However the ministry noted that out of the 58 million international tourists who visited Africa, Zambia received a paltry 1.6 per cent.
Kalembwe said in a statement released today that in 2016, 53 per cent of the tourists traveled for business purposes while 26 per cent came for leisure or holiday.
“Business travelers increased by 2.3 per cent, conference visitors increased by 2.2 per cent and the ‘Other’ category by 4.4 per cent, said Kalembwe. “Study as a purpose of visit posted a significant decline by 30.9 per cent while VFR visitors declined by 1.8 per cent.”
Kalembwe said 744,543 tourists or 77.9 per cent of total international tourist arrivals were from within Africa, followed by Europe, which contributed 88,333 tourists representing 9.2 per cent.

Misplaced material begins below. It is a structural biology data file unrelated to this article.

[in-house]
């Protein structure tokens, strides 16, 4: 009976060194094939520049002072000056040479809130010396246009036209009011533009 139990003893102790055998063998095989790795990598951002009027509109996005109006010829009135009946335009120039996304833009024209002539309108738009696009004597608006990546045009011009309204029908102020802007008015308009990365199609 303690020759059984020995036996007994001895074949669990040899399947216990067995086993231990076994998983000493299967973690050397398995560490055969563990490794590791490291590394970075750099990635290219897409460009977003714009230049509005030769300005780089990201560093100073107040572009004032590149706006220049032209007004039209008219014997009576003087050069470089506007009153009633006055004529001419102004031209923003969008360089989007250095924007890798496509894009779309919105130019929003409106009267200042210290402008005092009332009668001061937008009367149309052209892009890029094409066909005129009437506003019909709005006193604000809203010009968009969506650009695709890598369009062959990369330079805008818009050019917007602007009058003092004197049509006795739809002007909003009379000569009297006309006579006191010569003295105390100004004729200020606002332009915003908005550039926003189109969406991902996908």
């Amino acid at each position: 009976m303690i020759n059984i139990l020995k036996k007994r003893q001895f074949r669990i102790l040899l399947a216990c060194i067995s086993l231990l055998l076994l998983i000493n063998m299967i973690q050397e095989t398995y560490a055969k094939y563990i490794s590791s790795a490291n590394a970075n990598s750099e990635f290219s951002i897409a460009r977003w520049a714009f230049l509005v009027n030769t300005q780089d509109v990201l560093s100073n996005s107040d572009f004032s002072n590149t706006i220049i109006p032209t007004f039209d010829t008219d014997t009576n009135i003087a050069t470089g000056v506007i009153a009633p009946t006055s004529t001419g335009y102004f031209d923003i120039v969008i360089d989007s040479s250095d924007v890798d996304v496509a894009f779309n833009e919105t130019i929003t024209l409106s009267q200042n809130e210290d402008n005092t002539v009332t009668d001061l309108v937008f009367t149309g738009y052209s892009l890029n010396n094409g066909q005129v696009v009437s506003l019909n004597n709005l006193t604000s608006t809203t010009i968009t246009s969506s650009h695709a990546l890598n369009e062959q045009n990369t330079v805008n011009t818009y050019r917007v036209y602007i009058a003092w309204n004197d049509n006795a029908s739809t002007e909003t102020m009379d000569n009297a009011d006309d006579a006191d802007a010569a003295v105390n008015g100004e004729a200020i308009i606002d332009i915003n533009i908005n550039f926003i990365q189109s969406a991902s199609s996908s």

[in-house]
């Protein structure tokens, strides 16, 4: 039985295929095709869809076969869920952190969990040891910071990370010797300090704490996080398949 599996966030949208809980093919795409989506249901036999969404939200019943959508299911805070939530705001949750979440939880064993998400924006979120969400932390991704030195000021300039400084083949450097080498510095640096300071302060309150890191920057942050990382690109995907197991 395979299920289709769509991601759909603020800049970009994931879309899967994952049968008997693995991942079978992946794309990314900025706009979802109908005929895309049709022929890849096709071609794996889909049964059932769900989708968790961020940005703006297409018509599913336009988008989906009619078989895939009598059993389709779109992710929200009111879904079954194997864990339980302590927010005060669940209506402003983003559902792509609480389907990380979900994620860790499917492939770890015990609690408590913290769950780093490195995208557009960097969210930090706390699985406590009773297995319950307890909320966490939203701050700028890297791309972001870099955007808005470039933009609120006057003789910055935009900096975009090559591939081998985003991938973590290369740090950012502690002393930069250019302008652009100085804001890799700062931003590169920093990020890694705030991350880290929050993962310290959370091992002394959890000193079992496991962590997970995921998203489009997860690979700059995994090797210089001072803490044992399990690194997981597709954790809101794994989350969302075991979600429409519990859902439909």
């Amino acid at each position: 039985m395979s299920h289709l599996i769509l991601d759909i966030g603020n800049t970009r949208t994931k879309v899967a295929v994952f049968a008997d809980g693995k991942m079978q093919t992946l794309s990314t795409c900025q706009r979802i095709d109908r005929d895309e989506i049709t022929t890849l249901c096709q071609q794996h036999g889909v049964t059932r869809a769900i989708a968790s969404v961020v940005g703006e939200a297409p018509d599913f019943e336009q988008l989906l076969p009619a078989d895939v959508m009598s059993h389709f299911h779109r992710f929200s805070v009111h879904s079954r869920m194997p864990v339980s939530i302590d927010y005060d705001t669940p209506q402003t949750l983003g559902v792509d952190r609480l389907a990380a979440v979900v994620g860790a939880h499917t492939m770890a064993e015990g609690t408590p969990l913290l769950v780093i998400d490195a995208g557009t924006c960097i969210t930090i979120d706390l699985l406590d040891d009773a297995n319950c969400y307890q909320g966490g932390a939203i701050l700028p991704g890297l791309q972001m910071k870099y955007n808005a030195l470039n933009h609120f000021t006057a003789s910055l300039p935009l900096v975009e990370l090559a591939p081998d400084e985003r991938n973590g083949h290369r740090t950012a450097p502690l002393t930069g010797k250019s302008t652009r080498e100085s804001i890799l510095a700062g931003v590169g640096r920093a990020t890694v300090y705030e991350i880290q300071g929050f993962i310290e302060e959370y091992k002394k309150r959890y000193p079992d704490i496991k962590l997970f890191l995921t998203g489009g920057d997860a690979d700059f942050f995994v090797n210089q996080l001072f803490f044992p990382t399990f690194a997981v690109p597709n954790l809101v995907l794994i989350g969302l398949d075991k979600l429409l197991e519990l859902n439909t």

“Americas contributed 48,247 accounting for 5 per cent of the total arrivals. Asia contributed 7 per cent and Australia contributed 0.9 per cent to the total arrivals,” he said.
He said South Luangwa National Park received the most wildlife visit with the majority of tourist targeting the Victoria Falls.
“The total number of tourist visits to the five major national parks was 107,464, recording an increase of 5.4 per cent compared to 2015 which recorded 101,972 visitors. South Luangwa National Park had the highest number of tourists at 46,510 while Kafue National Park recorded the least tourists at 11,347.”
“The Victoria Falls, one of the Seven Wonders of the World and Zambia’s flagship tourism products, recorded 167,710 tourist visits in 2016 compared to 141,929 visitors in 2015, representing an increase of 18.2 per cent. International tourists increased from 29,575 in 2015 to 51,450 in 2016 resulting in an increase of 74 per cent while domestic tourists increased from 112,354 in 2015 to 116,260 in 2016 representing an increase of 3.5 per cent.”